Can I use my own cell phone with Safelink Wireless or Assurance Wireless?
Some of the Lifeline Assistance companies do allow you to Bring Your Own Device. However, it must be compatible with their top-level carrier. Call and verify before you purchase a device for one of these programs. Samsung, LG, and Motorola all make handsets compatible with these services.
Who owns Safelink Wireless?
America Movil, owned by Carlos Slim, operates Safelink Wireless alongside multiple other MVNOs such as Tracfone and Straight Talk. None of the companies are controlled directly by the United States government. As previously stated, money for the company’s free phone program comes from the Universal Service Fund.
When did the Lifeline program start?
The FCC authorized the landline service subsidizations under President Clinton in 1996, but the program actually began in 1985 under President Reagan’ administration. Since then, the Lifeline Assistance program has expanded to include cellphone plans and devices. Discussion over whether Lifeline Assistance should cover high-speed internet access is still underway as of 2018.
How much is Lifeline phone service?
According to the FCC, eligible subscribers can receive up to $9.25 in discounts through the program. However, many carriers who tap into the Universal Service Fund use the allocated funds to create free low-usage plans instead of discounting existing plans. Again, applicants must provide proof of eligibility.
Can you get both Assurance Wireless and SafeLink Wireless?
Since the FCC approves subsidy payouts per individual, you are not legally allowed to use more than one Lifeline Assistance plan. However, due to high rates of fraud and a lack of accountability, many criminals have been able to cheat the system and register multiple free accounts.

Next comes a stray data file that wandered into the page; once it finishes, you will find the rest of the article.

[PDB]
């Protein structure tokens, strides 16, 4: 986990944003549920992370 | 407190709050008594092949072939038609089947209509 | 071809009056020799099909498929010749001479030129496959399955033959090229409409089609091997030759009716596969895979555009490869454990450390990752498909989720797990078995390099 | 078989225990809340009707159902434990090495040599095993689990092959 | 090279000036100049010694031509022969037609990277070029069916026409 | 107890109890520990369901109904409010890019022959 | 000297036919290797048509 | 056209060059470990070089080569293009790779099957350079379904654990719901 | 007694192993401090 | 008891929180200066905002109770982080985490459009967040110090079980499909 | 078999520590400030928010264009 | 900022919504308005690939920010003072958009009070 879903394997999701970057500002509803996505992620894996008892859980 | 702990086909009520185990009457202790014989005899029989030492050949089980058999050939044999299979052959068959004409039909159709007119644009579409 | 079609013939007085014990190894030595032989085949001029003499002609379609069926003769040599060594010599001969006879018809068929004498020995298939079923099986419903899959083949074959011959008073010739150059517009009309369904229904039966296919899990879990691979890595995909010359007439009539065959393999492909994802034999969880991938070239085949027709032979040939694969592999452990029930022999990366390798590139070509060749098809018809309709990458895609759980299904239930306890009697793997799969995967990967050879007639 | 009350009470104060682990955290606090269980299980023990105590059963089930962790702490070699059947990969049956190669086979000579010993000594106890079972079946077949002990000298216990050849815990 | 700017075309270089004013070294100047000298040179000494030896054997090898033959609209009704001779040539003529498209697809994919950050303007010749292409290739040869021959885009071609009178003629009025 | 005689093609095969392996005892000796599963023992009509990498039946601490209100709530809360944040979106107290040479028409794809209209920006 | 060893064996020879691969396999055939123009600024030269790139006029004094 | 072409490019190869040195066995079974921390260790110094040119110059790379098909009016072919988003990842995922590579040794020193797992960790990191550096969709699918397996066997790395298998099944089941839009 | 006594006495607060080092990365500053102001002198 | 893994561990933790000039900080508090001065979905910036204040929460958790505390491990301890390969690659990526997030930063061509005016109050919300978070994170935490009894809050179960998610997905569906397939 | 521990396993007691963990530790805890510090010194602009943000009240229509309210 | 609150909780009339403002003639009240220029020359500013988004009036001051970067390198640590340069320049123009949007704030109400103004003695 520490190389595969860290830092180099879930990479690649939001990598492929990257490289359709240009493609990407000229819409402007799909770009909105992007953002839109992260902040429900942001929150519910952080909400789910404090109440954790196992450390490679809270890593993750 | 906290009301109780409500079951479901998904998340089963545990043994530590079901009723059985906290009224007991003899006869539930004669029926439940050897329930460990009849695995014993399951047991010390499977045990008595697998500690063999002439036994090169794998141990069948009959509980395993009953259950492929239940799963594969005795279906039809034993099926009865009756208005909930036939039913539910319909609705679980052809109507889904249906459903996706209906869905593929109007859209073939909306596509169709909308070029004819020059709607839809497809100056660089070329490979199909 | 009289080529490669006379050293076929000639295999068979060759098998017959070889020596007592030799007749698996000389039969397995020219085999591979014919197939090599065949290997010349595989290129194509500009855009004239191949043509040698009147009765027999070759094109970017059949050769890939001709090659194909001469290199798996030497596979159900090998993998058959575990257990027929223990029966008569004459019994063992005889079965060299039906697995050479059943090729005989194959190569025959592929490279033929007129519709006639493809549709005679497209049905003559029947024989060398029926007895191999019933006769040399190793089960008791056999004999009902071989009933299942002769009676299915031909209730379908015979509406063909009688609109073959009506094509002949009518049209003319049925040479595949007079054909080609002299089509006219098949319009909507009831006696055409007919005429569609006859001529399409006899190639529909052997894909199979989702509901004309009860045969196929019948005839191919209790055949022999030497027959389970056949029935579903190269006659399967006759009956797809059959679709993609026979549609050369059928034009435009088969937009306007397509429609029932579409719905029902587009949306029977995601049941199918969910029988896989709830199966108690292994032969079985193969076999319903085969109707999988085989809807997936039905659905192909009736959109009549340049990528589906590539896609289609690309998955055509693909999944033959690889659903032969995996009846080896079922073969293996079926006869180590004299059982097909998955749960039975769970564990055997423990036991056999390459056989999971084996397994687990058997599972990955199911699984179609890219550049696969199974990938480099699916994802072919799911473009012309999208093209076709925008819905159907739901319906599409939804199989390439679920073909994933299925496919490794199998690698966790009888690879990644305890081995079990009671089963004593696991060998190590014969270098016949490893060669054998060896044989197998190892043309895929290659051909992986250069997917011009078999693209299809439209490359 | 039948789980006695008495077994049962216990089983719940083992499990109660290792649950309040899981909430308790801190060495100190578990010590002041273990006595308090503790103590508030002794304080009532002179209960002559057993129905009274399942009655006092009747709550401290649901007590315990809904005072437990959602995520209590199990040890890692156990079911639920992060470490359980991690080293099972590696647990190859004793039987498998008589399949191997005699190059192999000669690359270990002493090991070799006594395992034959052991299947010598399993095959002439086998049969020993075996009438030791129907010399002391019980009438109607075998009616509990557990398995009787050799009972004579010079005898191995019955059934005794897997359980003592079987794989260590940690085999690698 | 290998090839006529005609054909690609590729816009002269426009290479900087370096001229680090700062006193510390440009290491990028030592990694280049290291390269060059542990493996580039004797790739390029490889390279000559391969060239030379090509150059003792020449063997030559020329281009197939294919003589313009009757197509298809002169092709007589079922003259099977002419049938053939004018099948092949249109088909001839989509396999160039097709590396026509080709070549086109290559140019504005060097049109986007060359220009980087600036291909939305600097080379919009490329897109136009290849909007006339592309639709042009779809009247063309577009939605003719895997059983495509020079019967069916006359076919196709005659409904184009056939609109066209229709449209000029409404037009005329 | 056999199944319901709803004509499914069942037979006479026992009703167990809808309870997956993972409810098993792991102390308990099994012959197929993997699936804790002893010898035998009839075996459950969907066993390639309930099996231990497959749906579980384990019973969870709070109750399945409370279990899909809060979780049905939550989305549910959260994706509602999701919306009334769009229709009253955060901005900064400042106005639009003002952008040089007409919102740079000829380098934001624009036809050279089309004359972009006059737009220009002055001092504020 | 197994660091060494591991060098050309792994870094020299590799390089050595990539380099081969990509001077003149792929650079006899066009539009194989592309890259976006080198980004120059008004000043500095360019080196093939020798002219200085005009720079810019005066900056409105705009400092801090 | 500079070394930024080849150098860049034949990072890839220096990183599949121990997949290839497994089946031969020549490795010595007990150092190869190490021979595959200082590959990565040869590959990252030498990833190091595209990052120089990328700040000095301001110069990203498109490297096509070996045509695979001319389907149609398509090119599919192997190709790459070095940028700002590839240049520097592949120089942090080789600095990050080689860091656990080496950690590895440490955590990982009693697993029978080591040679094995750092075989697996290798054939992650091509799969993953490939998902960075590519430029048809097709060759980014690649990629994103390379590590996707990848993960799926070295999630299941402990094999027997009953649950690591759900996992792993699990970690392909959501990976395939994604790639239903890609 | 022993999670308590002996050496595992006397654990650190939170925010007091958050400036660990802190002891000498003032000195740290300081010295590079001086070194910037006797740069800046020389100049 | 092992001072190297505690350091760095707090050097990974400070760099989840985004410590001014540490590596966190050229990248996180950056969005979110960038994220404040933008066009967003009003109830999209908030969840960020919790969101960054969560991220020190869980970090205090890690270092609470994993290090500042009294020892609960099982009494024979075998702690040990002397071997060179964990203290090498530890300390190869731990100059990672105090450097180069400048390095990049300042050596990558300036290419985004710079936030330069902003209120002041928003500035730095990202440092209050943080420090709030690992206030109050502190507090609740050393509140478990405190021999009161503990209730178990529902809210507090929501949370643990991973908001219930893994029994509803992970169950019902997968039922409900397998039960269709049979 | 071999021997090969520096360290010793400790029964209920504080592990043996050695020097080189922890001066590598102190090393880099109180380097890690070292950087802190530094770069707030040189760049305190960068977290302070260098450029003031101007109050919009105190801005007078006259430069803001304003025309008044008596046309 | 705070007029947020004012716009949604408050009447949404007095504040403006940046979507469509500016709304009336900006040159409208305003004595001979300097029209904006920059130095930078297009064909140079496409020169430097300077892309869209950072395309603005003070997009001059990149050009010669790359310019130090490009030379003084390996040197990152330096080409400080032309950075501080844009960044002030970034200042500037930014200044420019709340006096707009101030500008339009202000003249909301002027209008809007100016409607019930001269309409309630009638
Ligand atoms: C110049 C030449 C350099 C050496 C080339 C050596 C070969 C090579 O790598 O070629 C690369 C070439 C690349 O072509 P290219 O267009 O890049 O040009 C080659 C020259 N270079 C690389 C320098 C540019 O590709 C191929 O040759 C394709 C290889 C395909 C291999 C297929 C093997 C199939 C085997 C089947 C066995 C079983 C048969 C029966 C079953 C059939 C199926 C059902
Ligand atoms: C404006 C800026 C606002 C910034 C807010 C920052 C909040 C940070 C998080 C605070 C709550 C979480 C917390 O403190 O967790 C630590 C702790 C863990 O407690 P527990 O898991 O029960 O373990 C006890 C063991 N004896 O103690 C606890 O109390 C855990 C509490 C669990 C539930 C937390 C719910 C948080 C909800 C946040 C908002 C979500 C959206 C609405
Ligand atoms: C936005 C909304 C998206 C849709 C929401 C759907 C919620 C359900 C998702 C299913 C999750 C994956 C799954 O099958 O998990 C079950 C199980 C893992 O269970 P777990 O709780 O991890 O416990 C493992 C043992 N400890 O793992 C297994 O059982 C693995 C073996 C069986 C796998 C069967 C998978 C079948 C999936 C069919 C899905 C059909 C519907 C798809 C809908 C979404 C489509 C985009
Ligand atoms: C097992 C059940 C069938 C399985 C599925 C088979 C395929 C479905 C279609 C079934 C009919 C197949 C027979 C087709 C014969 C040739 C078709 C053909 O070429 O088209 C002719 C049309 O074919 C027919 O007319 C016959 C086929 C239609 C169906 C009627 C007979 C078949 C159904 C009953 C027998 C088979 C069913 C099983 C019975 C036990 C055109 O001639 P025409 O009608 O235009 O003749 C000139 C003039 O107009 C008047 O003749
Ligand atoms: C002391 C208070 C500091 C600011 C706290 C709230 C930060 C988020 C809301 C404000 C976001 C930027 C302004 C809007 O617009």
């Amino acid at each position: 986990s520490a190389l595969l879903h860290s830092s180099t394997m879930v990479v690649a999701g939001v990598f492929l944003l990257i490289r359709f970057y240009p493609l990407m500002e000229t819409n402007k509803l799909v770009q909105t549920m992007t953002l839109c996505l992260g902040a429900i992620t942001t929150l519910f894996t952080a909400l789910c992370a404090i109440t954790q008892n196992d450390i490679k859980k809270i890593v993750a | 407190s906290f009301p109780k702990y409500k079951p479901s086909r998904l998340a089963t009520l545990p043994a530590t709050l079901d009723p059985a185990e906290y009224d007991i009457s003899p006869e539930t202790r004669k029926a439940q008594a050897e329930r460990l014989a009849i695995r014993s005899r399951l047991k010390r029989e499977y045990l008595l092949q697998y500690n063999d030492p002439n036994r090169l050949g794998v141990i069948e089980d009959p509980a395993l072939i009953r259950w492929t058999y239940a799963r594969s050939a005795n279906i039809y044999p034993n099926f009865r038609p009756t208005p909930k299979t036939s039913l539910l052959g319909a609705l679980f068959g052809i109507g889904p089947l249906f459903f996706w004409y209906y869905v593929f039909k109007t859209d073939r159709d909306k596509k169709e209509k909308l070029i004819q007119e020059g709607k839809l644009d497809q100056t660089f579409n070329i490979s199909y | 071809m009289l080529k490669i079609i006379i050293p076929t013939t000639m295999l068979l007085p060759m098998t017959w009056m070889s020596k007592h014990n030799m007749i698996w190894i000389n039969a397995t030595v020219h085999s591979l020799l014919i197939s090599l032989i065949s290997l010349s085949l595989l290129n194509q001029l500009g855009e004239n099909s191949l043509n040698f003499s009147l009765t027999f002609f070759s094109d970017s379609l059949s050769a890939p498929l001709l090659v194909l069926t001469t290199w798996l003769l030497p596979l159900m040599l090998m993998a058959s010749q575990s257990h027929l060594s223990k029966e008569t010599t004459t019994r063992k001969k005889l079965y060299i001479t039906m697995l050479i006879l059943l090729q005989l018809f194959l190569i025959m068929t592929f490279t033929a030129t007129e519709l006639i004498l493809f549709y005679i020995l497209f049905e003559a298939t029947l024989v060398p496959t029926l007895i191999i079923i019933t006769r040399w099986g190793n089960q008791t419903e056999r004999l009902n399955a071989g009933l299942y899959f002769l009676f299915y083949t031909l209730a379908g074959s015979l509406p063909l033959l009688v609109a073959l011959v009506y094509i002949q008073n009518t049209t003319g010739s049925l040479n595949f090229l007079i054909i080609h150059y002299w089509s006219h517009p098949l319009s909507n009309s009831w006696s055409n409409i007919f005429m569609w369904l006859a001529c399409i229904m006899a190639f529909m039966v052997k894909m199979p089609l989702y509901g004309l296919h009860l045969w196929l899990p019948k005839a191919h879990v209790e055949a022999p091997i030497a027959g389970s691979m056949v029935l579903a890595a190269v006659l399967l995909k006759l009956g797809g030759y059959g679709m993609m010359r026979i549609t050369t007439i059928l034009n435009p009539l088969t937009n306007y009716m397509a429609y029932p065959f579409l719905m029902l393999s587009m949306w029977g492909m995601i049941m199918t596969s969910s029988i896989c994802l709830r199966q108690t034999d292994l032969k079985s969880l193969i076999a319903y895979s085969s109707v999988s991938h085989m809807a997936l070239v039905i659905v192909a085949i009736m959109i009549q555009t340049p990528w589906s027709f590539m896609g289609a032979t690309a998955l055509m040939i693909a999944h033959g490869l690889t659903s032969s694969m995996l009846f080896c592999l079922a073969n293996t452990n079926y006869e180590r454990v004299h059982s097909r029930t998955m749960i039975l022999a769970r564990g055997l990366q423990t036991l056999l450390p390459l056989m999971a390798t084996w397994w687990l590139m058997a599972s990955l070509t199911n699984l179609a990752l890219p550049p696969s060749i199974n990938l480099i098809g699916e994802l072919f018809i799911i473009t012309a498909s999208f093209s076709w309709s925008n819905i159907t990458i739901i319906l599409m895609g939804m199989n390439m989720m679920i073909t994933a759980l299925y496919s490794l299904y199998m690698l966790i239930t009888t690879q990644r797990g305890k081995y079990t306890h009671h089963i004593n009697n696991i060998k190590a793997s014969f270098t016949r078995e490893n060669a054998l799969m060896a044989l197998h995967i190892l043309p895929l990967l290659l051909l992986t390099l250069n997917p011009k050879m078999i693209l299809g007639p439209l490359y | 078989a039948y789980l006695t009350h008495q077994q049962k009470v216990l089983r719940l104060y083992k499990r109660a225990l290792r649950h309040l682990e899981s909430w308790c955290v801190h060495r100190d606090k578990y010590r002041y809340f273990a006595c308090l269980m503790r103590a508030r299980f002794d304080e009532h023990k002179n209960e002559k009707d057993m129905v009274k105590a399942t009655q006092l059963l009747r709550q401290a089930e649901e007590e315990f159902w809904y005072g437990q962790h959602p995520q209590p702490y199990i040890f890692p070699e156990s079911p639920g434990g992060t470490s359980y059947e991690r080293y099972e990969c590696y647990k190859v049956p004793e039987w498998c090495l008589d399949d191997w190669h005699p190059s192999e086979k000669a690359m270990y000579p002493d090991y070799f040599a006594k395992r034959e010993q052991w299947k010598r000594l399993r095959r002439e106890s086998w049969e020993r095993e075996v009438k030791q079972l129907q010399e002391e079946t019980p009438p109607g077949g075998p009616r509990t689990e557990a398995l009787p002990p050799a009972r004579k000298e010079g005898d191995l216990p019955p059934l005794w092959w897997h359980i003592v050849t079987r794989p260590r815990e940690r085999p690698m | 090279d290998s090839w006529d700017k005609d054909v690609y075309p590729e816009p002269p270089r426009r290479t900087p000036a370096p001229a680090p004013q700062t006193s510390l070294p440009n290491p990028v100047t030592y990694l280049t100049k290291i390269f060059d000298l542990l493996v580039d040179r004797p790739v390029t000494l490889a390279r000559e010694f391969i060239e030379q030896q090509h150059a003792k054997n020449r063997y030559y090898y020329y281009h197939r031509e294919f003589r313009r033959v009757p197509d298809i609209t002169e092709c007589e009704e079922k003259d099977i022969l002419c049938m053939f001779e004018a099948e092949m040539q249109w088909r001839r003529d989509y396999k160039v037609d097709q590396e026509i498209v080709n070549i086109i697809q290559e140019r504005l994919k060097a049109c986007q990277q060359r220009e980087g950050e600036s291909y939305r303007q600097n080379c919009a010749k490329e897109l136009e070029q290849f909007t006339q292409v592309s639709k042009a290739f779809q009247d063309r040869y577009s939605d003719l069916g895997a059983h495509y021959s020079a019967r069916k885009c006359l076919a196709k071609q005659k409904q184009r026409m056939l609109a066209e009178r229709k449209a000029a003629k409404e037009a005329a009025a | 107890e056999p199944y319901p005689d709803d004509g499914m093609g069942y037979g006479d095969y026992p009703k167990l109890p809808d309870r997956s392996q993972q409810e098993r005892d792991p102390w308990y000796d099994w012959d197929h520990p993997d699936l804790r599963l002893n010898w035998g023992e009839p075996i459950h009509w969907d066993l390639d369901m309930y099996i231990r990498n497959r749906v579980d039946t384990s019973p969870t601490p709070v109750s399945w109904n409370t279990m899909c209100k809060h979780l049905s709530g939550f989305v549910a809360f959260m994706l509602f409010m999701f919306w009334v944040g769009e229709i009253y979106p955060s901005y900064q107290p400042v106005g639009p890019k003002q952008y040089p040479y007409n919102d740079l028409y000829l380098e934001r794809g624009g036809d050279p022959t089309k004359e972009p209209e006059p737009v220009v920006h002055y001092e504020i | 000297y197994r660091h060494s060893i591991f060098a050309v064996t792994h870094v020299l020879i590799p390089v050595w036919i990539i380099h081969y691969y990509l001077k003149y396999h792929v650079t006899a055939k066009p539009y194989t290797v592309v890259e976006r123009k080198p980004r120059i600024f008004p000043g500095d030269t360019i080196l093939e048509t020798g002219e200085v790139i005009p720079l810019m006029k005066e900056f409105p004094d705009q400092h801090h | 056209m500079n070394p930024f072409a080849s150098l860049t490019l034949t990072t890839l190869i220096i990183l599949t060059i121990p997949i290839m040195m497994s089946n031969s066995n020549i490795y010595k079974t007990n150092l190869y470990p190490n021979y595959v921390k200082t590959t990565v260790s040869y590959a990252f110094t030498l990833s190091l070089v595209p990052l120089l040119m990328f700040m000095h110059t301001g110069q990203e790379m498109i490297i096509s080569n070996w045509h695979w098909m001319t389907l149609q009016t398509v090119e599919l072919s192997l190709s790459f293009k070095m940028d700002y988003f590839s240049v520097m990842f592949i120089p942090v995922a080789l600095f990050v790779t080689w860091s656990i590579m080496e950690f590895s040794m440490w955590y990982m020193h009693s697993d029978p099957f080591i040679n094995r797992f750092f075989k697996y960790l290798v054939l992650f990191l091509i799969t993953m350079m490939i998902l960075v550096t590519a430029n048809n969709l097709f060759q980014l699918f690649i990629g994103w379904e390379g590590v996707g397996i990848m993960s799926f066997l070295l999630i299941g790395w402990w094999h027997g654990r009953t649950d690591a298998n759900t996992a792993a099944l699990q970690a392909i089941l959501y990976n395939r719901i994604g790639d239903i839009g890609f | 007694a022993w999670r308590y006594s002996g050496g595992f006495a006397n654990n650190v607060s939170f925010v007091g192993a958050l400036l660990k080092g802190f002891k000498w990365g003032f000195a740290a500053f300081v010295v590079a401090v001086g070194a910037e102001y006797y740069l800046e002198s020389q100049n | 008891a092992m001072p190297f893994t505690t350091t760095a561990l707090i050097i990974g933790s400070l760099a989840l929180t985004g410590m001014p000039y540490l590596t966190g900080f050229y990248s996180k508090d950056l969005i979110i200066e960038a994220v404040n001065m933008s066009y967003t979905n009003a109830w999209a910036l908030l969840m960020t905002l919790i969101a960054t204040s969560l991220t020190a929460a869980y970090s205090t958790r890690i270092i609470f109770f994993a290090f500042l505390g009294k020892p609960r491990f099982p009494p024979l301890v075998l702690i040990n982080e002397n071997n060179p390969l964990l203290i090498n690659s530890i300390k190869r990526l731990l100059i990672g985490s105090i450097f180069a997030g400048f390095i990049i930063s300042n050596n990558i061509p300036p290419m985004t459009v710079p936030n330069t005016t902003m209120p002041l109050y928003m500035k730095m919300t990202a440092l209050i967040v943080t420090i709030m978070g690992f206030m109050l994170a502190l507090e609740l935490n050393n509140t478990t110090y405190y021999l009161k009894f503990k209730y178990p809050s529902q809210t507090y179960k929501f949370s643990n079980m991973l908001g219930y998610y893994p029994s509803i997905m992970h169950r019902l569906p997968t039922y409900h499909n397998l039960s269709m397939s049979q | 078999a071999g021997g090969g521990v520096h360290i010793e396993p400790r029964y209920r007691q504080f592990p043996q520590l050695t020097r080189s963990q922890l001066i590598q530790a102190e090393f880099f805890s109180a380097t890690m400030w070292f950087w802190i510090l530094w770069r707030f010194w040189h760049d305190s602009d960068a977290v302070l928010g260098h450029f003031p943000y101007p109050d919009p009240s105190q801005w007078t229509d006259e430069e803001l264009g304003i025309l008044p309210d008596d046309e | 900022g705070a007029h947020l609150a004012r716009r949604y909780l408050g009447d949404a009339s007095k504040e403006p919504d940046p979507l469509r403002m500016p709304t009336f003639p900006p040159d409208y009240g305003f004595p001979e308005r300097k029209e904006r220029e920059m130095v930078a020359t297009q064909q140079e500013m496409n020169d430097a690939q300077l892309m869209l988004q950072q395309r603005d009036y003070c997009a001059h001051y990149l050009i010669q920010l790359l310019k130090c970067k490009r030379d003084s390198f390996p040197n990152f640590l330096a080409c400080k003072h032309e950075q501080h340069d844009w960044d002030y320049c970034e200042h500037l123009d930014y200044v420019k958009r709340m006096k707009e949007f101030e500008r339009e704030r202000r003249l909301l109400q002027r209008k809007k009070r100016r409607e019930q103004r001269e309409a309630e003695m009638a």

Fraud Within the Lifeline Assistance Program
Unfortunately, this federally-managed program suffered from many counts of fraud over the years. In 2012, the FCC enacted a reform in order to curb losses and illegal activity. This plan went on to save over $2 Billion within three years. Criticisms of the USF management persist under certain categories.
Funding for Only Eligible Services
Once the money leaves the USF, it is under cellular carrier control. This means they self-regulate and self-report how they use those funds. It is up to the integrity of the cellular industry to determine whether the finances go back to users in need and under the approved services.
The Right Amount of Disbursement
Again, the funds allocated to carriers are their responsibility. That means they will be the sole authority on how much each individual receives under the program. While the FCC does hold them accountable, much of the specifics get lost in the shuffle.
Once they receive an application, cellular carriers do not always run the approval process in a timely manner. The receipt of funds by individuals also may or may not occur according to their needs.
As you can see, the “Obama phone” system is not perfect, but it does contribute to millions of Americans receiving free or low-cost access to telecommunication. In this modern age, where business runs online or over-the-phone, that access could make the difference between life or death for disabled or elderly users.